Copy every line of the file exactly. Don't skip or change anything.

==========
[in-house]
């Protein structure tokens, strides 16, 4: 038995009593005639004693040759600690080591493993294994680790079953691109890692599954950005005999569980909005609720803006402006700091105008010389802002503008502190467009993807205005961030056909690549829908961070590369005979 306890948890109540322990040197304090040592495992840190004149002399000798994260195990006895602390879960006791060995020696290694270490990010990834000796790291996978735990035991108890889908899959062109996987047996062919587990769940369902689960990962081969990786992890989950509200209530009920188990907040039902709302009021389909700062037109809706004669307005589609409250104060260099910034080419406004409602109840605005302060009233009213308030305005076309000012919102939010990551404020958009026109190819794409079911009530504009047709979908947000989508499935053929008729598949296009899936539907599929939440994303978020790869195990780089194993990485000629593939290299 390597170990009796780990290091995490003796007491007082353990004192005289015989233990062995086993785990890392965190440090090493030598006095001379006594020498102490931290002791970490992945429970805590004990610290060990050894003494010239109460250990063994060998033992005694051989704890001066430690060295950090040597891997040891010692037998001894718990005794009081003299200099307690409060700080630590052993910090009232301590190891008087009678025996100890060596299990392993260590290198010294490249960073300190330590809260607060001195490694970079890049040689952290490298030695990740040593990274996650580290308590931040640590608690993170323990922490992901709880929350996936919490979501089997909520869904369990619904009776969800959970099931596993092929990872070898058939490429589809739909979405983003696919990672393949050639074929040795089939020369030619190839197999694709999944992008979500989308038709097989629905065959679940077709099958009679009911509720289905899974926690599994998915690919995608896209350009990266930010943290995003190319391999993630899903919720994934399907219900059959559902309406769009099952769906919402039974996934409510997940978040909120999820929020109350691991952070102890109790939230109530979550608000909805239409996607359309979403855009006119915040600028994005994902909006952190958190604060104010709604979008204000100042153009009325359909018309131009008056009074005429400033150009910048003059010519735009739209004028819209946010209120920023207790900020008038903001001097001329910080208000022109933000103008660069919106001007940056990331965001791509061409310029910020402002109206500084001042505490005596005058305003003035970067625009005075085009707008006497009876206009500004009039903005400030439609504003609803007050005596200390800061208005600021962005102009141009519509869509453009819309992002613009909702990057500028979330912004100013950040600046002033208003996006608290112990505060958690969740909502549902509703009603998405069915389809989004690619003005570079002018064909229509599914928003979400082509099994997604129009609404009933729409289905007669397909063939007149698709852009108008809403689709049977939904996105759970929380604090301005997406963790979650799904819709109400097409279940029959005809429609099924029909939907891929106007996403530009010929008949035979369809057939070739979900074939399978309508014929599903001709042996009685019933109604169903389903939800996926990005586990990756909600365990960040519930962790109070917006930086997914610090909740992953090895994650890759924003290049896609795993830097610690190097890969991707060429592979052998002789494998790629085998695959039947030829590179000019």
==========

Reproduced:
[in-house]
């Protein structure tokens, strides 16, 4: 038995009593005639004693040759600690080591493993294994680790079953691109890692599954950005005999569980909005609720803006402006700091105008010389802002503008502190467009993807205005961030056909690549829908961070590369005979 306890948890109540322990040197304090040592495992840190004149002399000798994260195990006895602390879960006791060995020696290694270490990010990834000796790291996978735990035991108890889908899959062109996987047996062919587990769940369902689960990962081969990786992890989950509200209530009920188990907040039902709302009021389909700062037109809706004669307005589609409250104060260099910034080419406004409602109840605005302060009233009213308030305005076309000012919102939010990551404020958009026109190819794409079911009530504009047709979908947000989508499935053929008729598949296009899936539907599929939440994303978020790869195990780089194993990485000629593939290299 390597170990009796780990290091995490003796007491007082353990004192005289015989233990062995086993785990890392965190440090090493030598006095001379006594020498102490931290002791970490992945429970805590004990610290060990050894003494010239109460250990063994060998033992005694051989704890001066430690060295950090040597891997040891010692037998001894718990005794009081003299200099307690409060700080630590052993910090009232301590190891008087009678025996100890060596299990392993260590290198010294490249960073300190330590809260607060001195490694970079890049040689952290490298030695990740040593990274996650580290308590931040640590608690993170323990922490992901709880929350996936919490979501089997909520869904369990619904009776969800959970099931596993092929990872070898058939490429589809739909979405983003696919990672393949050639074929040795089939020369030619190839197999694709999944992008979500989308038709097989629905065959679940077709099958009679009911509720289905899974926690599994998915690919995608896209350009990266930010943290995003190319391999993630899903919720994934399907219900059959559902309406769009099952769906919402039974996934409510997940978040909120999820929020109350691991952070102890109790939230109530979550608000909805239409996607359309979403855009006119915040600028994005994902909006952190958190604060104010709604979008204000100042153009009325359909018309131009008056009074005429400033150009910048003059010519735009739209004028819209946010209120920023207790900020008038903001001097001329910080208000022109933000103008660069919106001007940056990331965001791509061409310029910020402002109206500084001042505490005596005058305003003035970067625009005075085009707008006497009876206009500004009039903005400030439609504003609803007050005596200390800061208005600021962005102009141009519509869509453009819309992002613009909702990057500028979330912004100013950040600046002033208003996006608290112990505060958690969740909502549902509703009603998405069915389809989004690619003005570079002018064909229509599914928003979400082509099994997604129009609404009933729409289905007669397909063939007149698709852009108008809403689709049977939904996105759970929380604090301005997406963790979650799904819709109400097409279940029959005809429609099924029909939907891929106007996403530009010929008949035979369809057939070739979900074939399978309508014929599903001709042996009685019933109604169903389903939800996926990005586990990756909600365990960040519930962790109070917006930086997914610090909740992953090895994650890759924003290049896609795993830097610690190097890969991707060429592979052998002789494998790629085998695959039947030829590179000019």